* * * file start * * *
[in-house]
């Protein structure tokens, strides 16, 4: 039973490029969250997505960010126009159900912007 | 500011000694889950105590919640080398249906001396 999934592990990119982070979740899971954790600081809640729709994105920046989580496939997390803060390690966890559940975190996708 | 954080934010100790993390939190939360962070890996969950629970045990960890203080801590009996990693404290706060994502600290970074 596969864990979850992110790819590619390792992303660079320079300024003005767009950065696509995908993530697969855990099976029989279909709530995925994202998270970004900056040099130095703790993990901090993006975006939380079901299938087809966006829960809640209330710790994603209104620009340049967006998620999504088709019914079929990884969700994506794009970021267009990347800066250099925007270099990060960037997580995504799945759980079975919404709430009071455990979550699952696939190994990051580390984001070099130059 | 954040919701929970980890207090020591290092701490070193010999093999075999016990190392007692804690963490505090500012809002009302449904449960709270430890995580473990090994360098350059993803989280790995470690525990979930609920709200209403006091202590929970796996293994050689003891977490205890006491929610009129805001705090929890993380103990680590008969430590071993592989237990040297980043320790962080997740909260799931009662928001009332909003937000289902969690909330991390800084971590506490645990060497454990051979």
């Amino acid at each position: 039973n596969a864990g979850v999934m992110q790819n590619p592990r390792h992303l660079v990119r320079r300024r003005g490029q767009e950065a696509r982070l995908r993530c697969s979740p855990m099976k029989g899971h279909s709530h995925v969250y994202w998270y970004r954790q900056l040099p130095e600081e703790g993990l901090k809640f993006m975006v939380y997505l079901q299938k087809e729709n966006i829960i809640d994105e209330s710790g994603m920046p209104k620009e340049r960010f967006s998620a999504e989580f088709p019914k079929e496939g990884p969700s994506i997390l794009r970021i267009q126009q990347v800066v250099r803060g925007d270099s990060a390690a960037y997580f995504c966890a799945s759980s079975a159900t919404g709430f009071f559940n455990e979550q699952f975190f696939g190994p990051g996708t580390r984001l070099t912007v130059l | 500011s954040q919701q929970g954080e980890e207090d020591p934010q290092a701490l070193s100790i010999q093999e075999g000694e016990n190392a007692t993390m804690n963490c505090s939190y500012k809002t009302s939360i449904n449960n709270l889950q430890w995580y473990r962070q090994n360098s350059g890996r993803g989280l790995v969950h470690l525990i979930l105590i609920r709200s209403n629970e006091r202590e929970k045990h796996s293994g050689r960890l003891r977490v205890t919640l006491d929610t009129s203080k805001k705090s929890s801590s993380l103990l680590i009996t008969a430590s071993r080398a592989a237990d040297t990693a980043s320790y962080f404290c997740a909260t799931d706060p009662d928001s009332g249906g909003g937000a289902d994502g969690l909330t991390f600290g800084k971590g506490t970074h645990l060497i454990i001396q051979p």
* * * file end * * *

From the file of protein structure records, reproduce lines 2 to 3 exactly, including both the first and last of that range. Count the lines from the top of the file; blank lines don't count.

């Protein structure tokens, strides 16, 4: 039973490029969250997505960010126009159900912007 | 500011000694889950105590919640080398249906001396 999934592990990119982070979740899971954790600081809640729709994105920046989580496939997390803060390690966890559940975190996708 | 954080934010100790993390939190939360962070890996969950629970045990960890203080801590009996990693404290706060994502600290970074 596969864990979850992110790819590619390792992303660079320079300024003005767009950065696509995908993530697969855990099976029989279909709530995925994202998270970004900056040099130095703790993990901090993006975006939380079901299938087809966006829960809640209330710790994603209104620009340049967006998620999504088709019914079929990884969700994506794009970021267009990347800066250099925007270099990060960037997580995504799945759980079975919404709430009071455990979550699952696939190994990051580390984001070099130059 | 954040919701929970980890207090020591290092701490070193010999093999075999016990190392007692804690963490505090500012809002009302449904449960709270430890995580473990090994360098350059993803989280790995470690525990979930609920709200209403006091202590929970796996293994050689003891977490205890006491929610009129805001705090929890993380103990680590008969430590071993592989237990040297980043320790962080997740909260799931009662928001009332909003937000289902969690909330991390800084971590506490645990060497454990051979």
């Amino acid at each position: 039973n596969a864990g979850v999934m992110q790819n590619p592990r390792h992303l660079v990119r320079r300024r003005g490029q767009e950065a696509r982070l995908r993530c697969s979740p855990m099976k029989g899971h279909s709530h995925v969250y994202w998270y970004r954790q900056l040099p130095e600081e703790g993990l901090k809640f993006m975006v939380y997505l079901q299938k087809e729709n966006i829960i809640d994105e209330s710790g994603m920046p209104k620009e340049r960010f967006s998620a999504e989580f088709p019914k079929e496939g990884p969700s994506i997390l794009r970021i267009q126009q990347v800066v250099r803060g925007d270099s990060a390690a960037y997580f995504c966890a799945s759980s079975a159900t919404g709430f009071f559940n455990e979550q699952f975190f696939g190994p990051g996708t580390r984001l070099t912007v130059l | 500011s954040q919701q929970g954080e980890e207090d020591p934010q290092a701490l070193s100790i010999q093999e075999g000694e016990n190392a007692t993390m804690n963490c505090s939190y500012k809002t009302s939360i449904n449960n709270l889950q430890w995580y473990r962070q090994n360098s350059g890996r993803g989280l790995v969950h470690l525990i979930l105590i609920r709200s209403n629970e006091r202590e929970k045990h796996s293994g050689r960890l003891r977490v205890t919640l006491d929610t009129s203080k805001k705090s929890s801590s993380l103990l680590i009996t008969a430590s071993r080398a592989a237990d040297t990693a980043s320790y962080f404290c997740a909260t799931d706060p009662d928001s009332g249906g909003g937000a289902d994502g969690l909330t991390f600290g800084k971590g506490t970074h645990l060497i454990i001396q051979p």